We might interpret these unexpected relationships between reproduction and aging of the fly with insights based on how somatic and germline tissues regulate aging in C. elegans. In the worm, ablation of the whole gonad does not alter life span but longevity is increased when germline cells are eliminated (Hsin & Kenyon, 1999). Kenyon and co-workers propose that somatic and germline gonadal tissue produce counterbalancing regulatory signals that, respectively, favour and attenuate adult survival (Hsin & Kenyon, 1999). We find D. melanogaster females that develop from larval diet-restriction have fewer ovarioles, but each ovariole retains a full complement of germline stem cells, and presumably of somatic cells. Thus, when ovariole number is reduced fecundity will decline but the ratio of cell types within each ovariole is constant. Under these conditions females might retain the normal balance of gonad-derived longevity signals and not become long lived despite their reduced fecundity. This interpretation does not contradict the many manipulative studies in which reduced egg production increases longevity. If egg production is suppressed in the adult after the somatic gonad is mature, signals that depend on active germline tissue could decrease relative to the mass of the already formed somatic gonad, and thus slow aging.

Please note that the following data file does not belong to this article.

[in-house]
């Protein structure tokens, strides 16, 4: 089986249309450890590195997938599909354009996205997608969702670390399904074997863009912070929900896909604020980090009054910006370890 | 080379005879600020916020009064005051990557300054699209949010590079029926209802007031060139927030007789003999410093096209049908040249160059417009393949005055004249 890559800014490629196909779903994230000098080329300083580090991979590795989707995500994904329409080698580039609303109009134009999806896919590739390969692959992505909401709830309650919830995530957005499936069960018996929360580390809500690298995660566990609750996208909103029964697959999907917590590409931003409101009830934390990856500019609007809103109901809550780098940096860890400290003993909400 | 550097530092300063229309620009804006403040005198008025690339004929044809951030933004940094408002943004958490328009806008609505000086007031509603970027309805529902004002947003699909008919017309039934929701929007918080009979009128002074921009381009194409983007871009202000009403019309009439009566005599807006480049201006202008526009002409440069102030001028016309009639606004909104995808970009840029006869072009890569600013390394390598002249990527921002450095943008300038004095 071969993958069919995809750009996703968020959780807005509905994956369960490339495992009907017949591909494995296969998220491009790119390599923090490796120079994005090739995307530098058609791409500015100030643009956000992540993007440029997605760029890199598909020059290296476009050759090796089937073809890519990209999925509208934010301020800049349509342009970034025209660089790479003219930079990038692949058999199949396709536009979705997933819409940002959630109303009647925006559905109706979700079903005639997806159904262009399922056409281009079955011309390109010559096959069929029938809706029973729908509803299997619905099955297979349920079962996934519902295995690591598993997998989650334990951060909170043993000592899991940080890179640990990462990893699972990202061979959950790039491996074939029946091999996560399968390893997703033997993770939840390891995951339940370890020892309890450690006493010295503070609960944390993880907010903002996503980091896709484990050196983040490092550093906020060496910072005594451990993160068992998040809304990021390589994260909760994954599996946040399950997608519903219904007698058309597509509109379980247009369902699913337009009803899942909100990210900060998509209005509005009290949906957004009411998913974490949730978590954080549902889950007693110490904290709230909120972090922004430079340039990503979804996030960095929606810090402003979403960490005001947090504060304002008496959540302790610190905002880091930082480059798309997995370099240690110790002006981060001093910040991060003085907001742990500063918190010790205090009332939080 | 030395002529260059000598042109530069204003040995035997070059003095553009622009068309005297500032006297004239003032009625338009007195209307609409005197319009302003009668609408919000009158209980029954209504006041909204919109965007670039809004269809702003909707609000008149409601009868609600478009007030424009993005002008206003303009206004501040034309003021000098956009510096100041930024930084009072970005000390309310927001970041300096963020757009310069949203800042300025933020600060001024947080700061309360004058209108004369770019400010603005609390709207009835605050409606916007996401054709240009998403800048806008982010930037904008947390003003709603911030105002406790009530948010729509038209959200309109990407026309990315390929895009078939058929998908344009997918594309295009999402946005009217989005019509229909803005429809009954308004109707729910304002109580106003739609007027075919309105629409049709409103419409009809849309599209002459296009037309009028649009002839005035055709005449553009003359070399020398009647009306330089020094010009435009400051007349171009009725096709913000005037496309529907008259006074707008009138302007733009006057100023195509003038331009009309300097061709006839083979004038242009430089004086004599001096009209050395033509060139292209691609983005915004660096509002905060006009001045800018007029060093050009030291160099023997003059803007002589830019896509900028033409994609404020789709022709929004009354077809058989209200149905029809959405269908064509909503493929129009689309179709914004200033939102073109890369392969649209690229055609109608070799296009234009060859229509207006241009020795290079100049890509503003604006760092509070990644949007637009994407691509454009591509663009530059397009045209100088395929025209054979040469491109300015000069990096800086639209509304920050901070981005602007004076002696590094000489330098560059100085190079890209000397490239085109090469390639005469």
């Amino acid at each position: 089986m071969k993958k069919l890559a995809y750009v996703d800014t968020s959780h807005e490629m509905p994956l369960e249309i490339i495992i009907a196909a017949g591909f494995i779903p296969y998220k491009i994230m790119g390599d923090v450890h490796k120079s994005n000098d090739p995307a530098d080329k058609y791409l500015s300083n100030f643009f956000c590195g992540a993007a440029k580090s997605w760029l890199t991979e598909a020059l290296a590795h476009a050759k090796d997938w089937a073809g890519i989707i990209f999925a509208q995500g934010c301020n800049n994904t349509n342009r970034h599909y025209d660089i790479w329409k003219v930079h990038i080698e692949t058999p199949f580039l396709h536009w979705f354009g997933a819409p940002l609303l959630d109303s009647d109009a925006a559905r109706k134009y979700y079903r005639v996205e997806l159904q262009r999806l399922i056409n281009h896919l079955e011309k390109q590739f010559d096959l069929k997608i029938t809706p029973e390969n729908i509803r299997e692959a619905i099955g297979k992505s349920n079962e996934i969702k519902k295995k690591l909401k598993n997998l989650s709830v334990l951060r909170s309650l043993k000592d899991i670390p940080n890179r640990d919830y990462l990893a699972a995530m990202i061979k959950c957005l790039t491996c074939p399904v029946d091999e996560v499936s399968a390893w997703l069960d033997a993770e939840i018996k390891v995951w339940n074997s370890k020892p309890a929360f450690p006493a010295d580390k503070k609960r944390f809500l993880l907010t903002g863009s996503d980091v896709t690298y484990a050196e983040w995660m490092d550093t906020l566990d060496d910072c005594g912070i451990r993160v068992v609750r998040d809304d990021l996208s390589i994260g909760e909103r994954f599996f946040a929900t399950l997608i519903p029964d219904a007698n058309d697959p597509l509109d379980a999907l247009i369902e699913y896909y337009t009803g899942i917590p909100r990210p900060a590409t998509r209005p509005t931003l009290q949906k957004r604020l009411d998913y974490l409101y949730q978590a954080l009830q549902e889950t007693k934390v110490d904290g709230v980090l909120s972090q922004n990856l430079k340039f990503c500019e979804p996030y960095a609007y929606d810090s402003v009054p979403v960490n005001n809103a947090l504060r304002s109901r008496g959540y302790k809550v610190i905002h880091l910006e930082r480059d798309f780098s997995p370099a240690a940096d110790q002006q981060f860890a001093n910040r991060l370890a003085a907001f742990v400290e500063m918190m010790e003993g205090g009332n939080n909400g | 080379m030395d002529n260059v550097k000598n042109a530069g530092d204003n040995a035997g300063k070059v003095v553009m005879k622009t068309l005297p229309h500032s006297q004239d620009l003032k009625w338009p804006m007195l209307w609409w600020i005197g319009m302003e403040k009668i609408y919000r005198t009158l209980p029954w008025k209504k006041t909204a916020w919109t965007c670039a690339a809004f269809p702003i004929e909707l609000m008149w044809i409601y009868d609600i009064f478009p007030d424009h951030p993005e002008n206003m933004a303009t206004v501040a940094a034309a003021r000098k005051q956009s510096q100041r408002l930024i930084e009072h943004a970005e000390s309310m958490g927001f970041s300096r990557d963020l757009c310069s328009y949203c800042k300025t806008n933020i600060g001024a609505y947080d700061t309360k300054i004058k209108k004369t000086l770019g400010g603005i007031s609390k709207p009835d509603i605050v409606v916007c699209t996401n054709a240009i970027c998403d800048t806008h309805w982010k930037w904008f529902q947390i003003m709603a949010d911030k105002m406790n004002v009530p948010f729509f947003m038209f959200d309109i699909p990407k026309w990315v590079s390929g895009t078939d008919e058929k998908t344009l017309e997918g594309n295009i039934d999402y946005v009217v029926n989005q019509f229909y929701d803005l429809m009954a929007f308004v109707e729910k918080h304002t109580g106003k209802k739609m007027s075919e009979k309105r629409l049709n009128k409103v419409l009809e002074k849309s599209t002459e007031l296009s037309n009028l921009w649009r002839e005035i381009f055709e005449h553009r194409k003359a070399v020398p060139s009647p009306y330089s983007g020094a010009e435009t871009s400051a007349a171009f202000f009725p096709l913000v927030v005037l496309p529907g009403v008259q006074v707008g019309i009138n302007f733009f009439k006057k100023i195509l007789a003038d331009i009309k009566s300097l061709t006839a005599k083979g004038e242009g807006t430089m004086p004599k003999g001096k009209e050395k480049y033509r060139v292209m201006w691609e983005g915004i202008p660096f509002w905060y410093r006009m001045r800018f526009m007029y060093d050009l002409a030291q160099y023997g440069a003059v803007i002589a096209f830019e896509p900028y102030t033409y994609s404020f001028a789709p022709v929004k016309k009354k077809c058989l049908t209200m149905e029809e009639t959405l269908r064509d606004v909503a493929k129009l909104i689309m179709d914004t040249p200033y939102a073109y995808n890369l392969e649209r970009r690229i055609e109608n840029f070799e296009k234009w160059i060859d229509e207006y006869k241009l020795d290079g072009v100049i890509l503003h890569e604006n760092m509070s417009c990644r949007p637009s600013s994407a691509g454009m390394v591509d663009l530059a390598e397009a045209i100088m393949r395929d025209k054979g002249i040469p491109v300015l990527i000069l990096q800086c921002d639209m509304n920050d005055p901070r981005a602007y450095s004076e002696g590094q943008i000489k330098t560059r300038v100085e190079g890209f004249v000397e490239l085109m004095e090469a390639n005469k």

Our discussion assumes that demographic aging is normal in adults that develop from diet-restricted larvae. It is possible that low fecundity in these adults improves their survival but at the same time they are developmentally compromised and carry a juvenile-derived mortality risk into adulthood that cancels the mortality advantage of reduced reproduction. This case seems unlikely, however, because it requires the historically derived mortality risk to mirror exactly the dynamic mortality associated with reproduction. By contrast, we find that elevated mortality, which could be attributed to developmental experience, is relatively constant and limited to young adults.